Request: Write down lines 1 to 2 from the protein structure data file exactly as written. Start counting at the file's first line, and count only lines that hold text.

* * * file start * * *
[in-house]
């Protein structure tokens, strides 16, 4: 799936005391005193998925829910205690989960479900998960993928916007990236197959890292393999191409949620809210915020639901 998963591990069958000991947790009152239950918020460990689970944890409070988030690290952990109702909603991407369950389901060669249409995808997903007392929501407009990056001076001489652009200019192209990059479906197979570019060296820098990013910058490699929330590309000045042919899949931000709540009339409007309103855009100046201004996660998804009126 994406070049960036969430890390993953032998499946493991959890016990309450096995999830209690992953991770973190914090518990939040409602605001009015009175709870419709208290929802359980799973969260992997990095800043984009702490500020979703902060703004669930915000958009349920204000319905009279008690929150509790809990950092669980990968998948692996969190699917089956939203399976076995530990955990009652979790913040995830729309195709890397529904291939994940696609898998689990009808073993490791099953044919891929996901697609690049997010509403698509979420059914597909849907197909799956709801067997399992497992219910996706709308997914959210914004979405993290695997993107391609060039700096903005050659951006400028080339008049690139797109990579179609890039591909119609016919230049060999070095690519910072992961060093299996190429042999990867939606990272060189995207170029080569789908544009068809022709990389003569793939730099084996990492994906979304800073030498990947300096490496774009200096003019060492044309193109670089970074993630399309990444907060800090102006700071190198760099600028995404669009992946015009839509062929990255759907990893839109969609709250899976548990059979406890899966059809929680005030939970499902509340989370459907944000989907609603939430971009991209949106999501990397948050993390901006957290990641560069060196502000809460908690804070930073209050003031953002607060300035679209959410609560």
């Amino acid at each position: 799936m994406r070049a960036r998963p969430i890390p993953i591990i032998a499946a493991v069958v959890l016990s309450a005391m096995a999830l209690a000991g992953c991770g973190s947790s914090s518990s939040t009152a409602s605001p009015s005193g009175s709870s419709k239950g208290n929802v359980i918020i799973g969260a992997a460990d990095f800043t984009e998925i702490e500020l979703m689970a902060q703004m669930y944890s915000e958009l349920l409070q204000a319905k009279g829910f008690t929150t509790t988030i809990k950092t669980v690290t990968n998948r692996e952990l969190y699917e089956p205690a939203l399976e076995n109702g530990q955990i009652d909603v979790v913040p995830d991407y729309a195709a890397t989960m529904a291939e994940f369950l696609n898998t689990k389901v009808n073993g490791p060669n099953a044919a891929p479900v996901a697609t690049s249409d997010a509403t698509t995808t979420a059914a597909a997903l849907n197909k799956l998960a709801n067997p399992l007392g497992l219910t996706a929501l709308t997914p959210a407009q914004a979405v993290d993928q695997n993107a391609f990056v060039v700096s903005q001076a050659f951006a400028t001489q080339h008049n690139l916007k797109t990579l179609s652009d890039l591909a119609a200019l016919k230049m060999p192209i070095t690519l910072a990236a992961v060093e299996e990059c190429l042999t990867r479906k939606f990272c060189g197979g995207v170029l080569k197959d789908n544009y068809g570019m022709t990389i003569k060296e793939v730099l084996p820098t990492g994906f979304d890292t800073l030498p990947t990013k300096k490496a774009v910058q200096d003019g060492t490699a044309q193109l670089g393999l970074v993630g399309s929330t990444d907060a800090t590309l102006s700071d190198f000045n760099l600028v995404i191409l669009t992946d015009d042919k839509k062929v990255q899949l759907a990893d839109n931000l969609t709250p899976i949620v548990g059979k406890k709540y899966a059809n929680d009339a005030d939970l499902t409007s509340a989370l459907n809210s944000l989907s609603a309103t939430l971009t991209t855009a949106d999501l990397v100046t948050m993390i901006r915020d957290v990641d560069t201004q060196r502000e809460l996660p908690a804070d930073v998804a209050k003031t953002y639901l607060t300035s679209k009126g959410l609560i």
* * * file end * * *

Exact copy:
[in-house]
């Protein structure tokens, strides 16, 4: 799936005391005193998925829910205690989960479900998960993928916007990236197959890292393999191409949620809210915020639901 998963591990069958000991947790009152239950918020460990689970944890409070988030690290952990109702909603991407369950389901060669249409995808997903007392929501407009990056001076001489652009200019192209990059479906197979570019060296820098990013910058490699929330590309000045042919899949931000709540009339409007309103855009100046201004996660998804009126 994406070049960036969430890390993953032998499946493991959890016990309450096995999830209690992953991770973190914090518990939040409602605001009015009175709870419709208290929802359980799973969260992997990095800043984009702490500020979703902060703004669930915000958009349920204000319905009279008690929150509790809990950092669980990968998948692996969190699917089956939203399976076995530990955990009652979790913040995830729309195709890397529904291939994940696609898998689990009808073993490791099953044919891929996901697609690049997010509403698509979420059914597909849907197909799956709801067997399992497992219910996706709308997914959210914004979405993290695997993107391609060039700096903005050659951006400028080339008049690139797109990579179609890039591909119609016919230049060999070095690519910072992961060093299996190429042999990867939606990272060189995207170029080569789908544009068809022709990389003569793939730099084996990492994906979304800073030498990947300096490496774009200096003019060492044309193109670089970074993630399309990444907060800090102006700071190198760099600028995404669009992946015009839509062929990255759907990893839109969609709250899976548990059979406890899966059809929680005030939970499902509340989370459907944000989907609603939430971009991209949106999501990397948050993390901006957290990641560069060196502000809460908690804070930073209050003031953002607060300035679209959410609560």